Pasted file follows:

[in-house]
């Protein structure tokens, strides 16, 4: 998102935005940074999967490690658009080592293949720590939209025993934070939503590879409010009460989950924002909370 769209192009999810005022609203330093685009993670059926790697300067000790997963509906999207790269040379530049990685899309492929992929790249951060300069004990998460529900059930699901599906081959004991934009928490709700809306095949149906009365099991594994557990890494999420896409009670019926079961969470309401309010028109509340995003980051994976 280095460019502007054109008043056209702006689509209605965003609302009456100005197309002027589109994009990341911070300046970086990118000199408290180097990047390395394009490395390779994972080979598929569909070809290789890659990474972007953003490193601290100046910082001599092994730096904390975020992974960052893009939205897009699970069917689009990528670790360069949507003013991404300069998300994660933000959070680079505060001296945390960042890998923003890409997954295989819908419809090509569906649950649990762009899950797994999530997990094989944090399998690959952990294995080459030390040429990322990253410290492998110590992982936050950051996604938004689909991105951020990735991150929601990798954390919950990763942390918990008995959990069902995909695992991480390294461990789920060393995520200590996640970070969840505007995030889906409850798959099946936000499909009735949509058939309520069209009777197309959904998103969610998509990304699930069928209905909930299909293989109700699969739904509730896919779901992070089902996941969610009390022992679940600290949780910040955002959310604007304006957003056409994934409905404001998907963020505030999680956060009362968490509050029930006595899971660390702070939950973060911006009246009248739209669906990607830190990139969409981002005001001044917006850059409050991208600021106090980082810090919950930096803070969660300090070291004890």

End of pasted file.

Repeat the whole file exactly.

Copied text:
[in-house]
């Protein structure tokens, strides 16, 4: 998102935005940074999967490690658009080592293949720590939209025993934070939503590879409010009460989950924002909370 769209192009999810005022609203330093685009993670059926790697300067000790997963509906999207790269040379530049990685899309492929992929790249951060300069004990998460529900059930699901599906081959004991934009928490709700809306095949149906009365099991594994557990890494999420896409009670019926079961969470309401309010028109509340995003980051994976 280095460019502007054109008043056209702006689509209605965003609302009456100005197309002027589109994009990341911070300046970086990118000199408290180097990047390395394009490395390779994972080979598929569909070809290789890659990474972007953003490193601290100046910082001599092994730096904390975020992974960052893009939205897009699970069917689009990528670790360069949507003013991404300069998300994660933000959070680079505060001296945390960042890998923003890409997954295989819908419809090509569906649950649990762009899950797994999530997990094989944090399998690959952990294995080459030390040429990322990253410290492998110590992982936050950051996604938004689909991105951020990735991150929601990798954390919950990763942390918990008995959990069902995909695992991480390294461990789920060393995520200590996640970070969840505007995030889906409850798959099946936000499909009735949509058939309520069209009777197309959904998103969610998509990304699930069928209905909930299909293989109700699969739904509730896919779901992070089902996941969610009390022992679940600290949780910040955002959310604007304006957003056409994934409905404001998907963020505030999680956060009362968490509050029930006595899971660390702070939950973060911006009246009248739209669906990607830190990139969409981002005001001044917006850059409050991208600021106090980082810090919950930096803070969660300090070291004890």